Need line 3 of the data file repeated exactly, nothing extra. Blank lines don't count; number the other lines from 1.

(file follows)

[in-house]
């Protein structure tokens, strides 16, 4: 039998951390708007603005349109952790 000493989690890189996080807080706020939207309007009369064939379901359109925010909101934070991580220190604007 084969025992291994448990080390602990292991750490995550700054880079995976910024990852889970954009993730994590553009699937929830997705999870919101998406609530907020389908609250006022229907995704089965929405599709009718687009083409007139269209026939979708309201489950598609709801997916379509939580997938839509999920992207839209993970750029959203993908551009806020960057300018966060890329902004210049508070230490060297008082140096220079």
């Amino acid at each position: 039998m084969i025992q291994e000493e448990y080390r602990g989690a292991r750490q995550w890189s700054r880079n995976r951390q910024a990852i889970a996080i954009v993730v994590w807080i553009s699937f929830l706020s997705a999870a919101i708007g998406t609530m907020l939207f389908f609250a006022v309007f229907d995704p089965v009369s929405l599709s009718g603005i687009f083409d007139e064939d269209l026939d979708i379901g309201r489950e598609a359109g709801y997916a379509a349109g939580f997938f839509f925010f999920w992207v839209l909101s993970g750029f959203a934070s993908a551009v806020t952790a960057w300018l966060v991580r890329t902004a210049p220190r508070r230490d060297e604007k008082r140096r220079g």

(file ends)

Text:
């Amino acid at each position: 039998m084969i025992q291994e000493e448990y080390r602990g989690a292991r750490q995550w890189s700054r880079n995976r951390q910024a990852i889970a996080i954009v993730v994590w807080i553009s699937f929830l706020s997705a999870a919101i708007g998406t609530m907020l939207f389908f609250a006022v309007f229907d995704p089965v009369s929405l599709s009718g603005i687009f083409d007139e064939d269209l026939d979708i379901g309201r489950e598609a359109g709801y997916a379509a349109g939580f997938f839509f925010f999920w992207v839209l909101s993970g750029f959203a934070s993908a551009v806020t952790a960057w300018l966060v991580r890329t902004a210049p220190r508070r230490d060297e604007k008082r140096r220079g």